Illustration by Idiots’Books
Hilda and Lester sat uncomfortably on the sofa next to each other. Perry had hoped they’d hit it off, but it was clear after Lester tried his Yoko joke again that the chemistry wasn’t there. Now they were having a rare moment of all-look-same-screen, the TV switched on like in an old comedy, no one looking at their own laptop.
The tension was thick, and Perry was sick of it.
He reached for his computer and asked it to find him the baseball gloves. Two of the drawers on the living-room walls glowed pink. He fetched the gloves down, tossed one to Lester, and picked up his ball.
“Come on,” he said. “TV is historically accurate, but it’s not very social.”
Lester got up from the sofa, a slow smile spreading on his face, and Hilda followed a minute later. Outside, by the cracked pool, it was coming on slow twilight and that magic, tropical blood-orange sky like a swirl of sorbet.
Lester and Perry each put on their gloves. Perry’d worn his now and again, but had never had a real game of catch with it. Lester lobbed an easy toss to him and when it smacked his glove, it felt so right, the sound and the vibration and the fine cloud of dust that rose up from the mitt’s pocket, Christ, it was like a sacrament.
He couldn’t lob the ball back, because of his busted wing, so he handed the ball to Hilda. “You’re my designated right arm,” he said. She smiled and chucked the ball back to Lester.
They played until the twilight deepened to velvety warm dark and humming bugs and starlight. Each time he caught a ball, something left Perry, some pain long held in his chest, evanesced into the night air. His catching arm, stiff from being twisted by the weight of the cast on his other hand, unlimbered and became fluid. His mind was becalmed.
None of them talked, though they sometimes laughed when a ball went wild, and both Perry and Lester went “ooh,” when Lester made a jump-catch that nearly tumbled him into the dry pool.
Perry hadn’t played a game of catch since he was a kid. Catch wasn’t his dad’s strong suit, and he and his friends had liked video-games better than tossing a ball, which was pretty dull by comparison.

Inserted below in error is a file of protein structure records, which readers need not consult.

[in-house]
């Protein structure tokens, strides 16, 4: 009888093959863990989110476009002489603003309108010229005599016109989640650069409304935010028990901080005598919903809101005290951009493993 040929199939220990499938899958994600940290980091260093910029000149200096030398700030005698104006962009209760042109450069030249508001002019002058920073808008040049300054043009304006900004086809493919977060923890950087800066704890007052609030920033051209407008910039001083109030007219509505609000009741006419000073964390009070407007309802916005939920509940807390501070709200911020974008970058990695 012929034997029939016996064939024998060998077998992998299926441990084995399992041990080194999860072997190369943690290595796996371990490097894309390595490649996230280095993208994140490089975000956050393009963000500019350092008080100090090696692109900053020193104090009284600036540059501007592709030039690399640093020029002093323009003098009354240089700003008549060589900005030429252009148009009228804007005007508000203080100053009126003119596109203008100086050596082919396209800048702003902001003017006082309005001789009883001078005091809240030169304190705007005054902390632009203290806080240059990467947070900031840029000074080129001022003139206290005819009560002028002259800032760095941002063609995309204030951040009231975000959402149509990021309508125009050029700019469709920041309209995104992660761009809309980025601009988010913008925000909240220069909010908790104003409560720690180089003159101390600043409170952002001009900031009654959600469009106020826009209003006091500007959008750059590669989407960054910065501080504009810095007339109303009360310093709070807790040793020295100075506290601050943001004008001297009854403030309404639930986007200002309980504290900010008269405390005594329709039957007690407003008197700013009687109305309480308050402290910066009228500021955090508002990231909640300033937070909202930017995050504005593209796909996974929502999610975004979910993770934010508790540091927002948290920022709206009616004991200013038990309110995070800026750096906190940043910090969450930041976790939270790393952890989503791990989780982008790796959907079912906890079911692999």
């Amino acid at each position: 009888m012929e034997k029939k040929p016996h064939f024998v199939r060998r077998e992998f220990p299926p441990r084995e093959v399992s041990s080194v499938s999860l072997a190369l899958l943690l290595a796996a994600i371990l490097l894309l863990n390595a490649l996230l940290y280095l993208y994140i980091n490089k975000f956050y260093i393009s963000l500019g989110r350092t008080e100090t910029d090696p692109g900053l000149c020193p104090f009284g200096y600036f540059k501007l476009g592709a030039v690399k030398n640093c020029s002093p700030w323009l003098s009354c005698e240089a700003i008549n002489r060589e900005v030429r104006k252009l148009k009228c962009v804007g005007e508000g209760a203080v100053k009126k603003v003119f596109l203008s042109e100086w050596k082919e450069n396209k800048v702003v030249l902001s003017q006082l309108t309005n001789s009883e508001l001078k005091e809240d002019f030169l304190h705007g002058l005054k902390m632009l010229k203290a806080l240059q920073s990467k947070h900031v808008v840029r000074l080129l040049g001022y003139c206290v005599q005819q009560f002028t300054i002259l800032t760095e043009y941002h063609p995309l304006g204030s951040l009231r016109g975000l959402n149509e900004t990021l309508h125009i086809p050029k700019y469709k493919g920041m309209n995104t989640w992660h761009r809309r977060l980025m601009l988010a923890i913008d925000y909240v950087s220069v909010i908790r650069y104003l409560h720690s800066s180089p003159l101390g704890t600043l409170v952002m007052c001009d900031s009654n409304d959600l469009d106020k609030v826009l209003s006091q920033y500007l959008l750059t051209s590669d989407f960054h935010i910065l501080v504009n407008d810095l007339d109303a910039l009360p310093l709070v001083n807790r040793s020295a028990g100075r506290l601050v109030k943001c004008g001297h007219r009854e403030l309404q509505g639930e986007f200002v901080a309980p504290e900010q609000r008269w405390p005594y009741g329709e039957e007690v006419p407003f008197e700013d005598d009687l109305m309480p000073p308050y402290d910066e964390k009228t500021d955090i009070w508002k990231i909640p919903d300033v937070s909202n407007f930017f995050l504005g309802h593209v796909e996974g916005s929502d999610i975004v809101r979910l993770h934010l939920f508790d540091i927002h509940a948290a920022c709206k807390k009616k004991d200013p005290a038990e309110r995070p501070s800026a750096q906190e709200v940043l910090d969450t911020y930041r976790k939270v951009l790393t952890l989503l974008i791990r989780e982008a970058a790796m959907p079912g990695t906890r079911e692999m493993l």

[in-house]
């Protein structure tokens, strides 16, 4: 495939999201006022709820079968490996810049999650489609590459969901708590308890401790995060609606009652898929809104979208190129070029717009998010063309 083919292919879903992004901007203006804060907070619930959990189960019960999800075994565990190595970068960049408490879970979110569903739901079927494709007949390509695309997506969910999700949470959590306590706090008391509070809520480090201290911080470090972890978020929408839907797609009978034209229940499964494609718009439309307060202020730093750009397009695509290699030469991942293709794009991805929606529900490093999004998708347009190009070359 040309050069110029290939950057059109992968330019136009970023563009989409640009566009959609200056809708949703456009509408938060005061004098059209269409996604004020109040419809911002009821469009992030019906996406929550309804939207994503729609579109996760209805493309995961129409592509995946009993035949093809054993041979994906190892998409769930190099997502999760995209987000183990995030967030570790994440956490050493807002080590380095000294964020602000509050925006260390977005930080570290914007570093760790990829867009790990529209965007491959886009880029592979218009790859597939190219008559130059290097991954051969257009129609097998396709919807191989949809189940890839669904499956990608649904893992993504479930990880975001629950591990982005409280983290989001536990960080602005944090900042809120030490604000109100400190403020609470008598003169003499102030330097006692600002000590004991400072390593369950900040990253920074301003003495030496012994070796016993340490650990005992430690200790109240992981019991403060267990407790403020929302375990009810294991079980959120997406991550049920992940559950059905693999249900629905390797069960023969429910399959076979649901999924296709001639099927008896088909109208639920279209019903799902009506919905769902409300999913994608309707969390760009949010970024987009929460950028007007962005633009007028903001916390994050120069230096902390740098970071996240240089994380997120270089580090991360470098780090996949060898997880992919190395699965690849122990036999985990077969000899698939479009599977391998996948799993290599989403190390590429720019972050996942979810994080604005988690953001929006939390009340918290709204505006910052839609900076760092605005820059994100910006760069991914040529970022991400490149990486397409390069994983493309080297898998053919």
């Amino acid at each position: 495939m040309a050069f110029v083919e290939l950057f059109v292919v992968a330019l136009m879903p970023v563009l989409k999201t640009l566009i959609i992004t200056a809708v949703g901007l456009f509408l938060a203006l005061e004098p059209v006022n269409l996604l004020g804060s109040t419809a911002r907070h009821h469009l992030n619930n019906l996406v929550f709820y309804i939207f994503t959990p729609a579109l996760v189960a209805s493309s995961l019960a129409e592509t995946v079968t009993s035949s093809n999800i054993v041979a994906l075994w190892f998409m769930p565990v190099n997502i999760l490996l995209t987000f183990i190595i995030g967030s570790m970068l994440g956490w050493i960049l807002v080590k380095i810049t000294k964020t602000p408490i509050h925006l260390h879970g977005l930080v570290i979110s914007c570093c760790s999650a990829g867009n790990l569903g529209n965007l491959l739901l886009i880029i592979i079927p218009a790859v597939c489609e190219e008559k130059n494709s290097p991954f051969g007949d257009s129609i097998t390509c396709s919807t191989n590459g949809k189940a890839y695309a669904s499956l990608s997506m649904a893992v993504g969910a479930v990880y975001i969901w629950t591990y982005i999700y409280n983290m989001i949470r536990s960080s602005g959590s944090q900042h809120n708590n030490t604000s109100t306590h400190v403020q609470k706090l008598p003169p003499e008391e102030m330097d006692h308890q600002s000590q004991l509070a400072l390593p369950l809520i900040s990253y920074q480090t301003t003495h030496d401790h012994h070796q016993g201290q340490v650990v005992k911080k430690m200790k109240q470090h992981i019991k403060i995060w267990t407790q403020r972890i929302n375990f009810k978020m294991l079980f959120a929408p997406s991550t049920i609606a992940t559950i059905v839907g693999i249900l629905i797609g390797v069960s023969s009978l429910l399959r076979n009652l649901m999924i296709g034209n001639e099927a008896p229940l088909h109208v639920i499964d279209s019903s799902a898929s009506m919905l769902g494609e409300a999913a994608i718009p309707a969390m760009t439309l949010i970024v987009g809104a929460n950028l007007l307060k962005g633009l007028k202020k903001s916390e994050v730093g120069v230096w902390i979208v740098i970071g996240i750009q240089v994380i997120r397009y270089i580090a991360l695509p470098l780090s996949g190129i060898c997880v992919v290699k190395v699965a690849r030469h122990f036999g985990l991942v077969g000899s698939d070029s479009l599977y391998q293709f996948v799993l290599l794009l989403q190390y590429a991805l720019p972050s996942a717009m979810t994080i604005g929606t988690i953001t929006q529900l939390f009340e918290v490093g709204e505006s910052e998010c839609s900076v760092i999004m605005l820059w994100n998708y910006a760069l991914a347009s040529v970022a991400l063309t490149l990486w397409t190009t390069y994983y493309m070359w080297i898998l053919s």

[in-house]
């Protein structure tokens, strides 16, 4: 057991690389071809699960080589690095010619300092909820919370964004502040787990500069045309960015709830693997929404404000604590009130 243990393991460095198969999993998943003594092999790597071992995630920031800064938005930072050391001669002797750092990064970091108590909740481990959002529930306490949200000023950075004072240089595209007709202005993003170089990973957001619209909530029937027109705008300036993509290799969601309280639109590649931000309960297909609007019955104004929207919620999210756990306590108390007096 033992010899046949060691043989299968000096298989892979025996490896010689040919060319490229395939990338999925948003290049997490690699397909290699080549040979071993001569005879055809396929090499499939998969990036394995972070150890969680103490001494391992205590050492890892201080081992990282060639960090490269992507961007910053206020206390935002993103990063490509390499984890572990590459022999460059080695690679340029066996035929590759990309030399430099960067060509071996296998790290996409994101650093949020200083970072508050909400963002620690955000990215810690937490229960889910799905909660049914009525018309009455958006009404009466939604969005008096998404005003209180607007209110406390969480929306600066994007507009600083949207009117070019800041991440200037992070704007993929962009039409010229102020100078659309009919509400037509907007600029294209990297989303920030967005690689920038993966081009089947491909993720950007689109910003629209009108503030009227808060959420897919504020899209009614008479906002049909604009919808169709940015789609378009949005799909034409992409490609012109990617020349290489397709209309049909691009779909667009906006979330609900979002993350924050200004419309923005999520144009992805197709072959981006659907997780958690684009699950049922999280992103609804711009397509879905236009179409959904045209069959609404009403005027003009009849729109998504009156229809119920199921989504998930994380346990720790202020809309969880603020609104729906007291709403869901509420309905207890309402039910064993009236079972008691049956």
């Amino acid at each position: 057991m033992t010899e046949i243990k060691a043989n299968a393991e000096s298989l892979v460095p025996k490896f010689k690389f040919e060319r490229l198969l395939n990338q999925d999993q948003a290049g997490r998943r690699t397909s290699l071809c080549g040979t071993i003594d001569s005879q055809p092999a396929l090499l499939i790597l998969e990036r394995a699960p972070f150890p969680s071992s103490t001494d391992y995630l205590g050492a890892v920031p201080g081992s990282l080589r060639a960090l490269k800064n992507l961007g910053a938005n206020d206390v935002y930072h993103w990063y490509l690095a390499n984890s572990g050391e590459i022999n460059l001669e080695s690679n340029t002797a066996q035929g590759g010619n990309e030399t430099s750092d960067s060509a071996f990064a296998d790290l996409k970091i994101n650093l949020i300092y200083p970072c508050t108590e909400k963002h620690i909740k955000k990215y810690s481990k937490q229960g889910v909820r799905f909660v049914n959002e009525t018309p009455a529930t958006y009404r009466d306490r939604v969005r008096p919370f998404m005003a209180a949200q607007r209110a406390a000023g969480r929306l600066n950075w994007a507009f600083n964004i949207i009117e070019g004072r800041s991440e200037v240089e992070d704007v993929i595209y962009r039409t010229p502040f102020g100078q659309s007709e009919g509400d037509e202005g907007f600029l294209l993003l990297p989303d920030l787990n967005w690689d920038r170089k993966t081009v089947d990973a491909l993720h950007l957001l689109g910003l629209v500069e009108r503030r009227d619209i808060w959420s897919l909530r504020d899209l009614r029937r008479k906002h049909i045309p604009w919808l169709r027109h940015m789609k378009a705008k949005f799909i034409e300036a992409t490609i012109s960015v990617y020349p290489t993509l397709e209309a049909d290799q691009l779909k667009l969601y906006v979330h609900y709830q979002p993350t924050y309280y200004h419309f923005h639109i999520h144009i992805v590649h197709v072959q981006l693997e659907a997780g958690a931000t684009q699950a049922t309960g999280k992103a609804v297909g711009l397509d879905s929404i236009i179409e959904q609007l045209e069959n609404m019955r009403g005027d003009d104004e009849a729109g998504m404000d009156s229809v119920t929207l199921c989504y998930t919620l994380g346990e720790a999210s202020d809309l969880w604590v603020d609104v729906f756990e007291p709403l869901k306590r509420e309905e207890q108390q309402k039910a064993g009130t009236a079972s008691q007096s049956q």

But that night it was magic, and when it got to full dark and they could barely see the ball except as a second moon hurtling white through the air, they kept tossing it a few more times before Perry dropped it into the pocket of his baggy shorts. “Let’s get a drink,” he said.
Lester came over and gave him a big, bearish hug. Then Hilda joined them. “You stink,” Lester said, “Seriously, dude. Like the ass of a dead bear.”
That broke them up and set them to laughing together, a giggling fit that left them gasping, Lester on all fours. Perry’s arm forgot to hurt and he moved to kiss Hilda on the cheek and instead she turned her head to kiss him full on the lips, a real juicy, steamy one that made his ear-wax melt.
“Drinks,” Hilda said, breaking the kiss.
They went upstairs, holding the mitts, and had a beer together on the patio, talking softly about nothing in particular, and then Lester hugged them good night and then they all went to bed, and Perry put his face into the hair at the back of Hilda’s neck and told her he loved her, and Hilda snuggled up to him and they fell asleep.
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As part of the ongoing project of crafting Tor.com’s electronic edition of Makers, the author would like for readers to chime in with their favorite booksellers and stories about them in the comments sections for each piece of Makers, for consideration as a possible addition to a future edition of the novel.